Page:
Omaha is about 500 miles from Hudson-Meng. Norfolk and Grand Island are about 150 miles closer.
But no matter where you start from, you’ll end up about 10,000 years in the past when you visit the Hudson-Meng Bison Kill Research & Visitor Center northwest of Crawford, Neb. It is an archaeological excavation in progress.
Loy Nebergall of Omaha called to tell us about Hudson-Meng, a hidden gem she has visited for years: “There are tons of bones out there.”
The bones of about 900 bison lie buried in an area the size of a football field. This now-extinct species resembled modern bison but was about 20 percent larger with horns that curved outward with a spread of 6 to 10 feet.
The ancient beasts died mysteriously as a group. Initially, as excavation began in the 1970s, it was thought they had been killed in one hunt. Later scientists raised theories of a mysterious mass kill, possibly by disease. Current thought points to wildfire, an ancient scourge that hit the area again last year.
Hudson-Meng sits in the Oglala National Grassland near Toadstool Geologic Park in northwest Nebraska. A three-mile trail connects the two.
“We are the largest bison kill site in North America,” said Kathleen Hanson, a U.S. Forest Service ranger at Hudson-Meng.
It is matched only by sites in Siberia.
“In the archaeological world, Hudson-Meng is a really big deal. If people are into history and archaeology, it’s great,” said Dennis Kuhnel. He’s director of the property as a forest service employee based in Chadron.
When visiting Hudson-Meng, begin at the corrugated steel research and visitor center on the hill, said Hanson. You can see the vistas of the Great Plains and the Black Hills from the hill.
Inside the building, the bone bed is open for visitors to see. The building also houses a bookstore that sells bottled water and snacks, Hanson said.
There’s a restaurant about a five-minute drive from the site, she said, and picnic tables on the Hudson-Meng grounds.
Be sure to take the outdoor walk that has interpretive signs.
Tours begin inside the building.
“The strength of Hudson-Meng is personal attention in tours,” Kuhnel said.
Rangers frequently demonstrate how to use an atlatl, a spear-throwing device developed by ancient peoples. Visitors can use an atlatl to “hunt” fake bison on a hill, Hanson said.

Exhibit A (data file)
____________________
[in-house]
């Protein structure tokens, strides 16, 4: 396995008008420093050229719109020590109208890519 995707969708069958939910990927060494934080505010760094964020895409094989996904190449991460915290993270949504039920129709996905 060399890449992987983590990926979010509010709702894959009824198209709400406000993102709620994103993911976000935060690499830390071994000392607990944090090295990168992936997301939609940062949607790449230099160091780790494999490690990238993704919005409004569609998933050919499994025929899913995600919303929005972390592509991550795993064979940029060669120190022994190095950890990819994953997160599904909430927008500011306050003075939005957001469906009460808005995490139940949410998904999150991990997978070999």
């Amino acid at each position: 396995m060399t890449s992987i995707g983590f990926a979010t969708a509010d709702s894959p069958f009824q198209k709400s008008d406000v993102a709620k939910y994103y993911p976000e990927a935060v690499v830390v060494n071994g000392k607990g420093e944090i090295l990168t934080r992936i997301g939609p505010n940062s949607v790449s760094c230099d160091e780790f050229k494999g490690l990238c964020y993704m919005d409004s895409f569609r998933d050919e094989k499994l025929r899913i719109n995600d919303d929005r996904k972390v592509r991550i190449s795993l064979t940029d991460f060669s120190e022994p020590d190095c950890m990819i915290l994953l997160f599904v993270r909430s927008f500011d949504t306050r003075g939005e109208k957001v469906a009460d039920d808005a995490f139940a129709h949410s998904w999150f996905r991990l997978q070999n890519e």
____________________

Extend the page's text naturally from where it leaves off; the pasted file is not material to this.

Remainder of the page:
Volunteers on-site sometimes demonstrate flintknapping, the making of stone tools, which is quite popular in the area, she said.
Hudson-Meng’s 25th annual Knap-In will run Aug. 30 through Sept. 1. New this year will be an atlatl competition.
Kuhnel described the Knap-In as “a gathering of ancient Indian crafters, demonstrators and re-enactors.”
Hudson-Meng is open 9 a.m. to 5 p.m. every day from Memorial Day through Labor Day. Admission is $5 for adults, $4.50 for senior citizens 60 or older, $3 for ages 5 to 12 and free for children 4 and younger.
Tours last about 45 minutes, but can be shortened as needed. Tours aren’t at fixed times but are given as visitors show up. The last time to start a tour each day is 4 p.m.
Wondering about the bison site’s name?
Sheep rancher Albert Meng discovered the bones around 1950 while digging a stock pond. Crawford’s mayor then, Bill Hudson, promoted the site and got a professor from Chadron State College to investigate.
The rest is history.
“We have visitors from all over the U.S.,” Kuhnel said, and a significant number of Europeans. Scientists also have come from Japan and Russia. Word-of-mouth often is how visitors learn of Hudson-Meng, he said. Rangers at Toadstool or Mammoth Site in Hot Springs, S.D., tell tourists about the bison bone bed, he said.
Toadstool, Hudson-Meng and Mammoth are three of the seven stops along the Fossil Freeway. The others, all in Nebraska’s Panhandle, are the Trailside Museum at Fort Robinson State Park, Agate Fossil Beds National Monument, Scotts Bluff National Monument and Wildcat Hills State Recreation Area.
Email hidden gems to email@example.com, or mail them to Hidden Gems, Omaha World-Herald Building, Suite 700, 1314 Douglas St., Omaha, NE 68102-1811.